Scotia will then make her way to the eastern start location for the Nolso – Flugga (NOL) section and, depending on timings, either recover one ADCP mooring (NWEZ) along the way or start collecting long term monitoring samples and taking CTD profiles from the start of the section. At two relevant locations along NOL (NWEZ, NWEA), mooring recovery and re-deployments will be carried out, with calibration CTD dips for instruments recovered from some of the moorings.  After the NOL section, Scotia will head to the western (Faroe) side of the FIM section to carry out standard CTD and water sampling along that line.

Once that work is completed and if time allows, Scotia will carry out additional work (listed among the survey objectives) along the JONSIS line, in the Moray Firth and/or Aberdeen Bay, prior to her return to Aberdeen.  If the weather requires sheltering in Shetland and any point during the survey, we will aim to collect additional CTD and VMADCP data in suitable locations (e.g. Yell Sound) and, if time and conditions allow, deploy and recover short-term (> 13 h) current meter moorings (Seaguard current meters).Scotland to Iceland map 0618S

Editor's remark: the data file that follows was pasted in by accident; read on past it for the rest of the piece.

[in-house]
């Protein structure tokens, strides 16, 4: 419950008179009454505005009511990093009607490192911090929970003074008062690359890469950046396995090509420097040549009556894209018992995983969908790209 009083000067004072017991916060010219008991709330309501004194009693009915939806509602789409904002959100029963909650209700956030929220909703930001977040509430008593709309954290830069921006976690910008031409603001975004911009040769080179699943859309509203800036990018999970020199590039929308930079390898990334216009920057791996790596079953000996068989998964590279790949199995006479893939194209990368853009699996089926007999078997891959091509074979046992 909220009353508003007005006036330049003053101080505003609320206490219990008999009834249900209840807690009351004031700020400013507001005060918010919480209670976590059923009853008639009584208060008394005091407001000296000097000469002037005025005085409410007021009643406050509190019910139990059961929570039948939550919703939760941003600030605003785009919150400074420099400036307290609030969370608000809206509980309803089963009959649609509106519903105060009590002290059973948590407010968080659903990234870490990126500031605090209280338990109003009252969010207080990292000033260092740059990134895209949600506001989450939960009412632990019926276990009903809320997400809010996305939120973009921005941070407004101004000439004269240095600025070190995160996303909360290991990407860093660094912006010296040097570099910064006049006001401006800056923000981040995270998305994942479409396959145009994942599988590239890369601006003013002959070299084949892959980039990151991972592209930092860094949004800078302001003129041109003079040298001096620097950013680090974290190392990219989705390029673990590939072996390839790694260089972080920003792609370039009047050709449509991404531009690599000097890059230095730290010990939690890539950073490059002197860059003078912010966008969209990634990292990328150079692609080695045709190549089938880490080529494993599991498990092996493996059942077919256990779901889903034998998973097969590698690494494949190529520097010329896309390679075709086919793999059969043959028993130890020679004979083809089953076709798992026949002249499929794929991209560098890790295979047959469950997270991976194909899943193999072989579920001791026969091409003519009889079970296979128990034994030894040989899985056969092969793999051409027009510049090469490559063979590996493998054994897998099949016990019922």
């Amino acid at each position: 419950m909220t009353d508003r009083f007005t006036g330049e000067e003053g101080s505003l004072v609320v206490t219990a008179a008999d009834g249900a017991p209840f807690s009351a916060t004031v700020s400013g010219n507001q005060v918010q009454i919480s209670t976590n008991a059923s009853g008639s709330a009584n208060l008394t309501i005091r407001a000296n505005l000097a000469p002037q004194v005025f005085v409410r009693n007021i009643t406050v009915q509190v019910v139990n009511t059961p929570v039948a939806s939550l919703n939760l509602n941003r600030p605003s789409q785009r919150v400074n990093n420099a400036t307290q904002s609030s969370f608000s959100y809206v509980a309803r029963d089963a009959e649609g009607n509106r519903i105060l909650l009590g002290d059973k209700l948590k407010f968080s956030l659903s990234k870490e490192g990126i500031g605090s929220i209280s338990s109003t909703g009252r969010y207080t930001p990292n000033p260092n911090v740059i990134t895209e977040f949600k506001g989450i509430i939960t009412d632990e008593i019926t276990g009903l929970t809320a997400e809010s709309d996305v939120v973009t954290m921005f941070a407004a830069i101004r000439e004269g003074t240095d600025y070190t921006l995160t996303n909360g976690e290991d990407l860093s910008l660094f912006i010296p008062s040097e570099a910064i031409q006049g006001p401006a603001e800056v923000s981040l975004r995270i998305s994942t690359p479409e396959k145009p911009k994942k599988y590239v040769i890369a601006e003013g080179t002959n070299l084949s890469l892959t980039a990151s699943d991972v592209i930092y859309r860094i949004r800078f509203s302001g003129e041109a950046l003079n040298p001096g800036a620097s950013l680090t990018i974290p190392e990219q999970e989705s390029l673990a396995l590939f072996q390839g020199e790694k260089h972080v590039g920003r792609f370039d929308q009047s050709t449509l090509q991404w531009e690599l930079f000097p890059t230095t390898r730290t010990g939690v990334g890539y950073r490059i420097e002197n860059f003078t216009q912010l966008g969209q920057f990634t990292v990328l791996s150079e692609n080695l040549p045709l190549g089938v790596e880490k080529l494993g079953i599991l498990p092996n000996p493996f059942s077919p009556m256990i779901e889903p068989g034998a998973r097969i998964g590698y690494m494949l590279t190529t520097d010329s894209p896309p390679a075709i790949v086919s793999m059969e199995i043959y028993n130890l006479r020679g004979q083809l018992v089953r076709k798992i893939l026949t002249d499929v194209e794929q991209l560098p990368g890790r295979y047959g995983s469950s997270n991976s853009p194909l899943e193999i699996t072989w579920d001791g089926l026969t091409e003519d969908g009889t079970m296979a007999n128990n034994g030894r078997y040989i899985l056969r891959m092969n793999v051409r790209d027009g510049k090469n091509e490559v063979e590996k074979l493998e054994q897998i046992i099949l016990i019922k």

Mooring Positions (Recovery):

  • AECO – 59° 16.96′ N 001° 15.26′ W
  • NWZE – 59° 54.56’ N   006° 10.14’ W
  • NWEA – 61° 38.01’N 004° 32.60’W
  • NWEZ – 61° 09.32′ N  002° 17.39′ W
  • NWSE – 60° 16.34′ N  004° 20.67′ W

Mooring Positions (Deployment):

  • AECO – 59° 17.00′ N 001° 15.00′ W on JONSIS
  • NWEA – 61° 38.00 N 004° 33.00 W on NOL
  • NWEZ – 61° 9.30 N 002° 17.52 W on NOL
  • NWSE – 60° 16.29′ N 004° 20.78′ W on FIM

Scientific Procedures: